Category Archives: Wyoming

An Unwritten Life

“There’s no such thing as an unwritten life…just a badly written one.” -The Brothers Bloom

Here we are, at the end of the first week of my senior year in high school. So much has changed in the period of a year, and while usually the reflections come in late December or early January (the calendar definitions of new beginnings), my chapter is ending and a new one beginning, here in September. To be honest, I don’t know where to begin.

I feel like since last September, the benchmarks of my year have passed by in a blur of hospital beds and doctors appointments, starting with a horseback riding accident that put me in the hospital in Jackson. Afterwards, it took me a whole year to conquer a fear of horses I never knew I could have, but I’m proud to say, I did it! I travelled for the sixth time to Wyoming this year, and had an amazing trip, mainly because I was able to stay on a horse. Despite the wildfire smoke that clouded our view of the Tetons, the views were gorgeous, the elk and bison herds were impeccable…and my dancing skills are still horrendous. But I’ll be practicing my Texas Two-Step and the Wobble for next year. 😉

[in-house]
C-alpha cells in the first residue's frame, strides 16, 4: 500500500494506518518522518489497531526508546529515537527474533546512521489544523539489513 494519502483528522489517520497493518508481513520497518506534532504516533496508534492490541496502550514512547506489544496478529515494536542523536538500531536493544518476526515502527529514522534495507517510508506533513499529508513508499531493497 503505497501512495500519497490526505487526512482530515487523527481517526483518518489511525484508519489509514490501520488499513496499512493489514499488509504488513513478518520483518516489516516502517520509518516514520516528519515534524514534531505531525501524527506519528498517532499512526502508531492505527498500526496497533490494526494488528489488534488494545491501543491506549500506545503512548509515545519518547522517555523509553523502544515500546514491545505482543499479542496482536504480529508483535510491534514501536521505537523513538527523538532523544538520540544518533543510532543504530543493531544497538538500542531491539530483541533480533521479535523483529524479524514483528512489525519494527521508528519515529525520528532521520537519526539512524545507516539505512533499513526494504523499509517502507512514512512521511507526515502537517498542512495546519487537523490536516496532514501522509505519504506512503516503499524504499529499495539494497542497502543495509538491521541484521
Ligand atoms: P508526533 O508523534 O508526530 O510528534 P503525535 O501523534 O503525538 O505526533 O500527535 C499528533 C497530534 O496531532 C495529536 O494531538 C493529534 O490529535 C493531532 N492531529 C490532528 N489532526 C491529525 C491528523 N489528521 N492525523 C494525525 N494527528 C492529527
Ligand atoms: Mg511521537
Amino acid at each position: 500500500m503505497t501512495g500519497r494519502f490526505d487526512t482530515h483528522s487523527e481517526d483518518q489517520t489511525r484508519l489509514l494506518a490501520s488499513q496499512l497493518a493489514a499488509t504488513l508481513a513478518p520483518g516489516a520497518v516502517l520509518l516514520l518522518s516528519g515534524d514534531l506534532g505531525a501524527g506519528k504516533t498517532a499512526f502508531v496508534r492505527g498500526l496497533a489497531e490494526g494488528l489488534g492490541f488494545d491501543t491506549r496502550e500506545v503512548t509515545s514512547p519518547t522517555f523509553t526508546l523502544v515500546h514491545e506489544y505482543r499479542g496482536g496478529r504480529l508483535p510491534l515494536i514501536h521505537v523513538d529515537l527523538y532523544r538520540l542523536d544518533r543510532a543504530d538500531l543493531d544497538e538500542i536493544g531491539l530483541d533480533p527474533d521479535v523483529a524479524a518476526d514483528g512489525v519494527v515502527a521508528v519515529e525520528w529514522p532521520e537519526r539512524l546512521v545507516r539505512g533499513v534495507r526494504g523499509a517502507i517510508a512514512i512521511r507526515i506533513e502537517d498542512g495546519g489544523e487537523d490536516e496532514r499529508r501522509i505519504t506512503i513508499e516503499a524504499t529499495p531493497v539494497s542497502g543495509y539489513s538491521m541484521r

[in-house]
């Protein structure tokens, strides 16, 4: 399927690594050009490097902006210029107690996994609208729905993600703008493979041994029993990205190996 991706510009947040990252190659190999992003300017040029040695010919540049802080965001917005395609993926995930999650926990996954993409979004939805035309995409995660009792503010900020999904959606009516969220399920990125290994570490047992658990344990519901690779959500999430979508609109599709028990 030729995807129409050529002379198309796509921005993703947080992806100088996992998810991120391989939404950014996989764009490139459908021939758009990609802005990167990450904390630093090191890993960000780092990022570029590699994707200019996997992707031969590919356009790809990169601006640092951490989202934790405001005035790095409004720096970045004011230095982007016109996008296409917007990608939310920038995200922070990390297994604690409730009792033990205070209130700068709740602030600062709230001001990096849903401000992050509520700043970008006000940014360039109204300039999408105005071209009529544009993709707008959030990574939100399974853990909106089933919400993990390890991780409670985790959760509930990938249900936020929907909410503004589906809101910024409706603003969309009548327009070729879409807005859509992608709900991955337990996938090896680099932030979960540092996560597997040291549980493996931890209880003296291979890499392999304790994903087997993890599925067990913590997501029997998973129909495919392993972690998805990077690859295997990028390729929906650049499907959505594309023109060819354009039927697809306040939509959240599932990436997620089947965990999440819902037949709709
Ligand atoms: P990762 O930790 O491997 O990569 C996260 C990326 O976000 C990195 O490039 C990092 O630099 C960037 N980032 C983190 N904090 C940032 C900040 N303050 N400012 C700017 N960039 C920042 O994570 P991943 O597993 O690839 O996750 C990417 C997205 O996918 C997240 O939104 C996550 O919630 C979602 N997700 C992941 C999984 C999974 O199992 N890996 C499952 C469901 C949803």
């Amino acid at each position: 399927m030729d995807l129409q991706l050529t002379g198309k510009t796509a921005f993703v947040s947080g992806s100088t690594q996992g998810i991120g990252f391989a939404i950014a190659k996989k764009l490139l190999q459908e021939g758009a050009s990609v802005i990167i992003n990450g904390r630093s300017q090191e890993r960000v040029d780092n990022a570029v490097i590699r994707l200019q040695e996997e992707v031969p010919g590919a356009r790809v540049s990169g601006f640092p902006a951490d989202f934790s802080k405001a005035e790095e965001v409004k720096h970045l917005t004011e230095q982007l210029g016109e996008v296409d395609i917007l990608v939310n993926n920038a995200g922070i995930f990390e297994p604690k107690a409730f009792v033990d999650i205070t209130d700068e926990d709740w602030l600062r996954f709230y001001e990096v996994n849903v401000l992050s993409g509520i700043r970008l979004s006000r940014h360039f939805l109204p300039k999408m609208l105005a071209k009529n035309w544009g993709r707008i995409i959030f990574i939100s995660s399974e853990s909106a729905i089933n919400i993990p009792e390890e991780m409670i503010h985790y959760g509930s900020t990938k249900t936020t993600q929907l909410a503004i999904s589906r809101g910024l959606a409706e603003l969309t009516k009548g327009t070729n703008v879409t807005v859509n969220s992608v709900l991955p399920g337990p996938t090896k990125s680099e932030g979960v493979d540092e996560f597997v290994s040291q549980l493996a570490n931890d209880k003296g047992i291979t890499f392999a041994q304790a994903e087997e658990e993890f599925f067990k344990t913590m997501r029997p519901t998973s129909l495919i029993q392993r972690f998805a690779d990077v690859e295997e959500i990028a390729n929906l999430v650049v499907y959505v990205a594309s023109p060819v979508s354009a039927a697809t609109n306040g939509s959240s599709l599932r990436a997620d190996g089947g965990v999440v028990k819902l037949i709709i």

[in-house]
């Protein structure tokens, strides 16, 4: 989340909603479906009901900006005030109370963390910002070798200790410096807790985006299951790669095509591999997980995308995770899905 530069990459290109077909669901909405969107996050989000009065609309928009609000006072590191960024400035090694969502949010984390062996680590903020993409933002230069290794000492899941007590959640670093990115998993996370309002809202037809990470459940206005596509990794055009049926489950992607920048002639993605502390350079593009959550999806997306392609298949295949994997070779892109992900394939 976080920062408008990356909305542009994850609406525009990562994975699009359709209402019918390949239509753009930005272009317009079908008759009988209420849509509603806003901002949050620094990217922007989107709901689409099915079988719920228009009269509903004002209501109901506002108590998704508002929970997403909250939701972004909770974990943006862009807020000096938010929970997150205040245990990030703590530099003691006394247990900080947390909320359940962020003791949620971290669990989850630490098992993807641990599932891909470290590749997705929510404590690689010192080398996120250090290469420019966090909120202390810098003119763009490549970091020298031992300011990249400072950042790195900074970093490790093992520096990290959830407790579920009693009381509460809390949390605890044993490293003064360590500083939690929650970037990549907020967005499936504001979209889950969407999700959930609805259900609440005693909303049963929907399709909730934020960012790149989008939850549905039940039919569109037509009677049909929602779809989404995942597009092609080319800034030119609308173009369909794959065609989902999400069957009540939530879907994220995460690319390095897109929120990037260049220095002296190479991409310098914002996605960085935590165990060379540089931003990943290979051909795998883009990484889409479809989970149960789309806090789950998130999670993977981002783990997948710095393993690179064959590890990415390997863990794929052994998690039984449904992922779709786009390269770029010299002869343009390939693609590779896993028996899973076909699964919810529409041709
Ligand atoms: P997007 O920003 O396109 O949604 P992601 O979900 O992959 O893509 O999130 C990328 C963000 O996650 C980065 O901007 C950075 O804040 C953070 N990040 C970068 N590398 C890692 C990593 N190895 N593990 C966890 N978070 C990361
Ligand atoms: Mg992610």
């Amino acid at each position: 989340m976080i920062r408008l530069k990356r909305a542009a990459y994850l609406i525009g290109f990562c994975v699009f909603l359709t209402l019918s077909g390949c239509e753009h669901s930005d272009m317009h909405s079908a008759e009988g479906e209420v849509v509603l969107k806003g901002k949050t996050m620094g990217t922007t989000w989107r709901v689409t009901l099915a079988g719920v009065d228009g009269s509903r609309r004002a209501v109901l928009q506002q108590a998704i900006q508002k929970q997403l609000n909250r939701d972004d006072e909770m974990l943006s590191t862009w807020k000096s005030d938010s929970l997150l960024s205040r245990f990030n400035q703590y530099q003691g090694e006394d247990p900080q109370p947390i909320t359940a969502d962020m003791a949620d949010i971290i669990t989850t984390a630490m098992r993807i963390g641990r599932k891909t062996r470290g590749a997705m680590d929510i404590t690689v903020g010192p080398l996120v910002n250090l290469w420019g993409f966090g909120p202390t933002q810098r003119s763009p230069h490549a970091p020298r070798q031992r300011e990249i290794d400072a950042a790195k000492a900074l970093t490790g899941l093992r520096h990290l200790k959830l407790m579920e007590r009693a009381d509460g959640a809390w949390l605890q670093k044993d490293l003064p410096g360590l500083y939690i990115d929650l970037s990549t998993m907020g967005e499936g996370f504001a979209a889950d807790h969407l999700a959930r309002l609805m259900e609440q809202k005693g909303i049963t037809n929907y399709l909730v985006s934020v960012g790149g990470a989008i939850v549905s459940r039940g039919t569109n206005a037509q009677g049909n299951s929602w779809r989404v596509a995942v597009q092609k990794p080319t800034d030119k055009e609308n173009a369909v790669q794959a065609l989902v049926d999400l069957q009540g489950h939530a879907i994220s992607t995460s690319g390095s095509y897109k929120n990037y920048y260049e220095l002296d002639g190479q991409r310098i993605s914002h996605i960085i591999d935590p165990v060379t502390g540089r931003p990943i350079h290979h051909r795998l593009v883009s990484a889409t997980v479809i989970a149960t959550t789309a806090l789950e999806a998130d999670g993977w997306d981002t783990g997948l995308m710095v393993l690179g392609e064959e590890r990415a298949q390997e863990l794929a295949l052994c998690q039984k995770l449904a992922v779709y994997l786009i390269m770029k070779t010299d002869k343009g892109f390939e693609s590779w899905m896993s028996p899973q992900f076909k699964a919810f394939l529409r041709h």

This past year has also felt the most natural for me. I’ve done more self discovery in this year than I ever have before, which makes me breathe a sigh of relief. But, the sigh of relief doesn’t mean a break in my busy schedule. I’ve been teaching music lessons, nannying, and interning for The Bioengineering Group.

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I am a firm believer that we are characters in our own stories. We live out the stories and plans as they have been scripted for us. It’s proven that we cannot control the universe, or what the world throws our way. We can only control our actions, our reactions, and our words. More importantly, we control just how we tell our story. My favorite movie is The Brothers Bloom, about two brothers who make their way in the world as conmen. As one of their marks explains, not really knowing just how true her words are,